Cafeteria roenbergensis is a single-celled flagellate from marine environments. It is D-shaped, and about 5-10 µm and has a volume of about 20 µm 3(where 1 µm, a micron, is one-thousandth of a millimeter). It is a eukaryotic organism, with a nucleus, mitochondria and other subcellular compartments. The posterior flagellum attaches the organism to the substrate while it is feeding. If it detaches, the cell will swim around being pulled forward by the beating of the anterior flagellum. When feeding, the action of the anterior flagellum creates a current of water that moves towards the cell. The current carries bacteria, and these are the primary food of the flagellate. The food is ingested below the base of the flagella – this is referred to as the ventral side. The flagella are anchored by ‘rootlets’ ribbons and subcellular ropes. They act as a skeleton and also support the mouth region. Cafeteria roenbergensis was the first species in the genus to be described, and was described only in 1988. It, like many other smaller members of the ocean communities, had largely been overlooked until the 1980s. At that time, it became increasingly evident that bacteria and the organisms that eat them play a very major role in moving food, nutrients and energy in marine ecosystems. As ocean environments are the only environments in which there is a net burial of carbon, a number of major research projects emerged in the1980s to improve our understanding of marine ecosystems typically within the context of global climate change. Cafeteria roenbergensis occurs in all oceans in which they have been looked for, and can grow to very high concentrations (in excess of 10,000 per ml). They are weeds, growing rapidly when food is available and under a reasonably wide range of conditions. It is usually assumed that this species serves as food for larger protozoa or small invertebrate animals, but recent work suggests that the populations are also ‘controlled’ by viruses. Because they are easy to grow, Cafeteria roenbergensis has been subject to a diversity of more detailed studies, such as genomic and ecological studies. From these studies come useful gems such that the mitochondria of all eukaryotes studied, this species have the most functionally compact DNA – with only 3.4% not being used for coding purposes (Hauth et al. 2005).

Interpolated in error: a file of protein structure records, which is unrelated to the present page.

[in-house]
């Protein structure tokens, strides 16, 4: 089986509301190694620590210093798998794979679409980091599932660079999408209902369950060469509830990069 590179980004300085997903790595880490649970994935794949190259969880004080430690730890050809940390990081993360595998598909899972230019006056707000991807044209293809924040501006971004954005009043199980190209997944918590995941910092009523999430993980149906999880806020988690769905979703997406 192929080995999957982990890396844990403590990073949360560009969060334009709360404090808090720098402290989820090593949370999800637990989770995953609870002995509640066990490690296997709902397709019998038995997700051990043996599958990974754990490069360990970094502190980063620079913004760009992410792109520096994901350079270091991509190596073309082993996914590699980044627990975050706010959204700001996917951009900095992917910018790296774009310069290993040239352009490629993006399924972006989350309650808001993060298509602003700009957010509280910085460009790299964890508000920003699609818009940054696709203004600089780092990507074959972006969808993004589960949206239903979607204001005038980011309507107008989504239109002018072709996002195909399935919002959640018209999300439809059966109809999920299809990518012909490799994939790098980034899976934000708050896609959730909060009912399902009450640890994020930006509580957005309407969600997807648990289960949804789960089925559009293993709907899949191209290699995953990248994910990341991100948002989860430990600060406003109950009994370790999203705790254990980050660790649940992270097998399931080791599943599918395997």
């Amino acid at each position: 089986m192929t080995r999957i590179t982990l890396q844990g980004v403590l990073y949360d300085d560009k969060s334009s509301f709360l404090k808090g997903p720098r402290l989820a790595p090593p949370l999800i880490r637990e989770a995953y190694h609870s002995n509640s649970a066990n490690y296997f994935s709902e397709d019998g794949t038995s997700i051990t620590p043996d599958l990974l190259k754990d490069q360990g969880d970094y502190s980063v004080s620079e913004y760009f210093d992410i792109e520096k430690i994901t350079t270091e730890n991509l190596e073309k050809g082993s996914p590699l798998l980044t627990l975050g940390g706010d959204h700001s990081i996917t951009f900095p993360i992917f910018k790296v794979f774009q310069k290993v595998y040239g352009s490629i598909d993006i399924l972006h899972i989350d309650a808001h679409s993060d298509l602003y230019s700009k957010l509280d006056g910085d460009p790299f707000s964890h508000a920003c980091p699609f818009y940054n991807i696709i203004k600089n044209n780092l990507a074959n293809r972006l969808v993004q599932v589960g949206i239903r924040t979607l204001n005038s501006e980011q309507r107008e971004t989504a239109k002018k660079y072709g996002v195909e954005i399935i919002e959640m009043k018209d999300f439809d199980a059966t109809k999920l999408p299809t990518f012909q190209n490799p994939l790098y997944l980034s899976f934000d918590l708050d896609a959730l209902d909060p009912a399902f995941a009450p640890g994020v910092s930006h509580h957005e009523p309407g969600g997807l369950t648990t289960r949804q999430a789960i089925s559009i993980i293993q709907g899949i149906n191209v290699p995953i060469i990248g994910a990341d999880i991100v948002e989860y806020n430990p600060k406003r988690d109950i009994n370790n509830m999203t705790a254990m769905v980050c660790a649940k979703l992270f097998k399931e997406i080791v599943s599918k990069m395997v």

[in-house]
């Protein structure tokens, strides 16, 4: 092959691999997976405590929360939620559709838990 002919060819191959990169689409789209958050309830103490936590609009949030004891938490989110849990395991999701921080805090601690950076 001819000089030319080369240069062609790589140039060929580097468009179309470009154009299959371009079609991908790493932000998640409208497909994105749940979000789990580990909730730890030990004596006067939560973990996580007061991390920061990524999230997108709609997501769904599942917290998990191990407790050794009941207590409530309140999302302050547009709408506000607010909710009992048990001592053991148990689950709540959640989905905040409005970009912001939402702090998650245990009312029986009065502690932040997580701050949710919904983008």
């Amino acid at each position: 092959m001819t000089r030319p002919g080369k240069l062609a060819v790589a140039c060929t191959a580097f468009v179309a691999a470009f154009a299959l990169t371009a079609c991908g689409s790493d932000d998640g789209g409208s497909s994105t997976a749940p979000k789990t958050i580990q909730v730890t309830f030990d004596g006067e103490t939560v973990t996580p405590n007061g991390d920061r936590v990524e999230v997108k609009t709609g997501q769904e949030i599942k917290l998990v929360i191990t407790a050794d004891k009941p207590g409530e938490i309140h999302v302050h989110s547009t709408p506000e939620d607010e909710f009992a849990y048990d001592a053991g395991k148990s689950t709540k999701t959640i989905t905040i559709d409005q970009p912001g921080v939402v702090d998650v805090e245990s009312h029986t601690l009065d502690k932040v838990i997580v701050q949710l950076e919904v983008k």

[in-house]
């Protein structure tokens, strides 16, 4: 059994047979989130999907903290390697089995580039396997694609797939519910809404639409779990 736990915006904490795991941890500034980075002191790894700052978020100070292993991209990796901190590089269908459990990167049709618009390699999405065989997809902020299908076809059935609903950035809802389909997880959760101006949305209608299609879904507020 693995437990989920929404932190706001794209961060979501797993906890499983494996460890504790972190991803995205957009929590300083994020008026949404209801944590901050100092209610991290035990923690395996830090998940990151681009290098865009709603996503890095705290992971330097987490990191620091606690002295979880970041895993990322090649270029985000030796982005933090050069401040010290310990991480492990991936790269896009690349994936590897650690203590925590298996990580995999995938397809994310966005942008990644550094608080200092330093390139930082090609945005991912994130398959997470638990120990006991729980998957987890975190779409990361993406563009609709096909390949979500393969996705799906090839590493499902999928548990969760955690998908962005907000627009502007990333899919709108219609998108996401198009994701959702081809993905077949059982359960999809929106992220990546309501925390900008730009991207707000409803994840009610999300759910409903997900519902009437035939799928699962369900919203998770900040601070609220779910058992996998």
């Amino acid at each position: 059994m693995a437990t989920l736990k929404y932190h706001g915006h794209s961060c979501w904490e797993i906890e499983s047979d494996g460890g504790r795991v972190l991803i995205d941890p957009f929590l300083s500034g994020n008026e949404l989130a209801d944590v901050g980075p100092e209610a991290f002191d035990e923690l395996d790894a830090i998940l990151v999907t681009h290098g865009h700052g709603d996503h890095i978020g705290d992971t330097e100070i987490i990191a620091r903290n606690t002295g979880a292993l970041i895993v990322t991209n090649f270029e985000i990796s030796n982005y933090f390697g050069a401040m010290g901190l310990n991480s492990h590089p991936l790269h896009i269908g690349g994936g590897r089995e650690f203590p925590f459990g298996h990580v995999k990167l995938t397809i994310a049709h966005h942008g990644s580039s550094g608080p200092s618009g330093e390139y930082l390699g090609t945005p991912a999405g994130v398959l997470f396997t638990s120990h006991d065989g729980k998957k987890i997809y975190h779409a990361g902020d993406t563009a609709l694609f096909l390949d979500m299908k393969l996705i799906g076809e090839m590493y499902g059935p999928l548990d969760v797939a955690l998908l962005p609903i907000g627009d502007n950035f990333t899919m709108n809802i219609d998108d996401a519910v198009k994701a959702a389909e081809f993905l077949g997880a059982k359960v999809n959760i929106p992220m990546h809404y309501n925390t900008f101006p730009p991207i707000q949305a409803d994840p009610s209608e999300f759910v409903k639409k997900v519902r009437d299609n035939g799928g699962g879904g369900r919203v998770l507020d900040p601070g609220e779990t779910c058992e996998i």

The name Cafeteria reflects the importance of this organism in marine microbial food webs.
Description of Cafeteria roenbergensis
“Etymology’ is a term used by nomenclaturalists to explain how the name of a taxon was derived. There are an array of codes of nomenclature (such as those for Animals, plants and fungi, bacteria and Archaea, fossils, cultivated plants, viruses, and for phylogeneticists) that regulate the way names can be formed. The rules for giving names for plants, animals, fungi, and prokaryotes (viruses excepted) are largely similar. Typically, a species name will have two parts, first the genus name and then be followed by the name of the species. The Genus and species name are written in italics, with the Genus name capitalized. Often, this binomial will be followed by the names of the people who first created the name (the authority information).
The binomial convention dates from Linnaeus in the 18th century as an abbreviation of a longer and more descriptive piece of text. The names are written as if in Latin, and rules of classical (Latin and Greek) grammar typically apply. Many taxonomists will try to find Latin or Greek words that refer to some distinctive feature of the organism, or they will name a taxon after a person or a place. The species name, ‘roenbergensis’ refers to the fact that it was first recognized from water samples taken near the Danish village of Rønbjerg.